Yes, that is what we have been dealing with.  I had to have a discussion with my seven year old to discover if she was seriously thinking of harming herself while internally freaking out, wondering if we need to hide our knives and take her to the hospital.  Through sobbing, I managed to learn that she was not serious about hurting herself, but did think she shouldn't be alive because she is too stupid.  I made her promise to not hurt herself and told her we'd discuss it with her counselor.   The counselor believes this is just how she is expressing herself.  That she does not really understand what truly her photo meant.  I cannot tell you how every fiber of my being hopes she is right.  Trying to have a discussion about suicide with an intelligent young lady while not trying to teach her about suicide is delicate.  No other word for it.

We hear often that no one cares about her, that we don't love her.  I can tell her until I am blue in the face that I love her and she's the most beautiful and special girl and she doesn't believe me.  Makes one feel like a huge fat failure as a parent that's for sure.  It makes us wonder what lays ahead for her, for us.  And makes us wish that things could be easier for her.

It's been a great week this week.  I'm sure the high's and low's will continue.  We'll have more fights.  There will be more laughs, more awesome moments.  Those make the unbearable days more bearable.


lizo12 said...

I'm just so sorry you have to go through this and that Ariana has to go through this as well. What a lucky girl to have a mom that loves her as much as you do, and will fight for her.

Hugs to you!

Jamie said...

I know I have not been *exactly* where you are because nobody can but I do have a 6 year old that was diagnosed with generalized anxiety disorder as well. After some counseling we decided to try the medication route. All I can say is that out of all of the decisions I have made as a parent, I am more confident that this was a right decision than any other parental decision I have ever made. At the time we chose to medicate I was not sure but now that I see how much my daughter's life and thus our family's life has changed for the better I am no longer unsure. Carly frequently tells me that she never wants to go back to the way she used to feel. When I read your post it wad so reminiscent of how our life used to be. Carly's self esteem has soared and so has her performance at school and behavior at home. She is so much mire confident. She is no longer afraid of her own shadow. I know that every parent has to make the decision they feel is right for their child but I just wanted you to know that you are not alone and that maybe medicine could help your sweet baby. Please feel free to contact me anytime with questions or just to vent. I know how alone this can leave you feeling. (((hugs)))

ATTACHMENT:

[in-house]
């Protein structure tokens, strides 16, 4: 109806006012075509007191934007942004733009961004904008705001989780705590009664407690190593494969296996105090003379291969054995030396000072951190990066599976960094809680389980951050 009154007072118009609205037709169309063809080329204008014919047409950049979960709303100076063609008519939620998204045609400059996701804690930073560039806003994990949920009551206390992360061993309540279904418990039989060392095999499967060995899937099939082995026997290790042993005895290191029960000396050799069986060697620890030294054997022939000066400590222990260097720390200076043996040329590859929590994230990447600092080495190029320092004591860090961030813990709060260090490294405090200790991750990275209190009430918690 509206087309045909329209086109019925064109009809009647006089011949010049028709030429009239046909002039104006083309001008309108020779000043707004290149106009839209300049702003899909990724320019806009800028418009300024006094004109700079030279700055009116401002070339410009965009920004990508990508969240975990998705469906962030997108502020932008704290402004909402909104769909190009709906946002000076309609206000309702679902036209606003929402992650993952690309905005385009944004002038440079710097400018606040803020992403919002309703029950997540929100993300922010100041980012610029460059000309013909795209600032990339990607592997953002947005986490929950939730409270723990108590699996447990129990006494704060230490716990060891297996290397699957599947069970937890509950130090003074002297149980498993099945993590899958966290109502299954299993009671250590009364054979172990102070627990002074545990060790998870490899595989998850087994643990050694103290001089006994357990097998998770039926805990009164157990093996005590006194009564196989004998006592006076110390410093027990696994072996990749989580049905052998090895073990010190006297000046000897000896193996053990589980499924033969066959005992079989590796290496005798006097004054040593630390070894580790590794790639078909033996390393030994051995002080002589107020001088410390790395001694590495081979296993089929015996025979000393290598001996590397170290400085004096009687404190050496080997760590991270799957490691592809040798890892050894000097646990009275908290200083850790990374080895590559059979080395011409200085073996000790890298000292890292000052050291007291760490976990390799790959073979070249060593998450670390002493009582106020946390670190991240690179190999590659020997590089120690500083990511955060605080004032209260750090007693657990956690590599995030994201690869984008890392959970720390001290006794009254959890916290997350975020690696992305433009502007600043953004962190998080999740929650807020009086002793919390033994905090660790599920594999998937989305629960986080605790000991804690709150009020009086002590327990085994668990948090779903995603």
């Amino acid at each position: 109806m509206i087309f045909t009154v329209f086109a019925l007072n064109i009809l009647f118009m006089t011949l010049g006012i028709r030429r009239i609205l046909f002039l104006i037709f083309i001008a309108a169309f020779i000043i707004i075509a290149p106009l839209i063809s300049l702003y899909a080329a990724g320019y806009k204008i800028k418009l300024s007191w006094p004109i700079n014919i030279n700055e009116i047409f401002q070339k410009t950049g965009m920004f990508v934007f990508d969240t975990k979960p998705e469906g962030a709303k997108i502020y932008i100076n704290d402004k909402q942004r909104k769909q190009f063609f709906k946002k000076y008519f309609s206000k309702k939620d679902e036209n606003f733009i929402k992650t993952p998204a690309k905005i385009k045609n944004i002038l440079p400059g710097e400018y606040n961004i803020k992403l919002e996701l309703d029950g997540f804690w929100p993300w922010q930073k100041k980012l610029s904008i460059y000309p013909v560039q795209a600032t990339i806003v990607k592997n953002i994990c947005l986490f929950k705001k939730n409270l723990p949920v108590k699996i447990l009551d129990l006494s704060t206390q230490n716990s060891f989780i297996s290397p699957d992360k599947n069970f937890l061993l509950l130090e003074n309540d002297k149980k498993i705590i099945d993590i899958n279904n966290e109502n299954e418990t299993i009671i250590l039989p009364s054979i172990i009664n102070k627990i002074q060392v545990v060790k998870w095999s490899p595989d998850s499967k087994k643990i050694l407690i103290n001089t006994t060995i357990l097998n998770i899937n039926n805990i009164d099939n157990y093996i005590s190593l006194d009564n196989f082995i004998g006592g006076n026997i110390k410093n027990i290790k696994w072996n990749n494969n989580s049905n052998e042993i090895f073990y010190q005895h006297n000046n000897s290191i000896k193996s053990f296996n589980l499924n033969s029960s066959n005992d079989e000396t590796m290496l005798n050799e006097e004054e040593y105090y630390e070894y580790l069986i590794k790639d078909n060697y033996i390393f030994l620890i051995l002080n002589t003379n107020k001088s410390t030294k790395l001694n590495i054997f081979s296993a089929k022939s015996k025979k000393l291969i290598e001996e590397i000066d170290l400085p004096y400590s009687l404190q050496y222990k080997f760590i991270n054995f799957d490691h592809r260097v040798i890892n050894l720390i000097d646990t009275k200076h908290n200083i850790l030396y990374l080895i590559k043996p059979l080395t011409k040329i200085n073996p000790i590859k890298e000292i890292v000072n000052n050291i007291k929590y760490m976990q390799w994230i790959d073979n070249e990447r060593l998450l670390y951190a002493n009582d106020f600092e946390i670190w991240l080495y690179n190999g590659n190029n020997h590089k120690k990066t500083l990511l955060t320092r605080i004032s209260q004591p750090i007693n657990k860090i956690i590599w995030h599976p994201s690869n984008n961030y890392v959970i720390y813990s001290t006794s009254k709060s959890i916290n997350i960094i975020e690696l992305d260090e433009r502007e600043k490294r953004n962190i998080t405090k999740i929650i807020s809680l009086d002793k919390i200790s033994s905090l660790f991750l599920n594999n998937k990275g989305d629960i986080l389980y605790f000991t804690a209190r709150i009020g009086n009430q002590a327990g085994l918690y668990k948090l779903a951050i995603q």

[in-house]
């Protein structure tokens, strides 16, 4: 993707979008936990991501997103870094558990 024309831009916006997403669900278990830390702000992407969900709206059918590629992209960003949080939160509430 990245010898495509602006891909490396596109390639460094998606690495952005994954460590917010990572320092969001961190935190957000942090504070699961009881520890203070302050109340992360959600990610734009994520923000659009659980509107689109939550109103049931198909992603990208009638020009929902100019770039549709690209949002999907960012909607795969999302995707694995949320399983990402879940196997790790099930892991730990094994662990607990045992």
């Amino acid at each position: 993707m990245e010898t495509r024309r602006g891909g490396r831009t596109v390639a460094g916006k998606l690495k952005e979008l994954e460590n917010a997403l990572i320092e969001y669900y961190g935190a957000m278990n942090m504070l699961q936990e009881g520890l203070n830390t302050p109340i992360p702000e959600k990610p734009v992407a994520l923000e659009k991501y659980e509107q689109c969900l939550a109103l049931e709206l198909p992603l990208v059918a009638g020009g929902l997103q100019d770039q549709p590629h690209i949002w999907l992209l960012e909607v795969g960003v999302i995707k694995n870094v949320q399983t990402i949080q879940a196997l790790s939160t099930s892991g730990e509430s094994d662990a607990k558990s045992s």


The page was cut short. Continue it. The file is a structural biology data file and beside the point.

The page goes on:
Kelly said...

My heart really aches for Ari and your family. Know that you are not alone and that you are doing a fantastic job as her Mommy!

Lori said...

Denise...We've been on the same sort of road with Hunter and he was just started on some medication a little over a month ago. I thought he was having some ADD or some kind of issues but the doctor pegged it as anxiety. I'd like to talk to you sometime if you want. My email is ((((hugs))))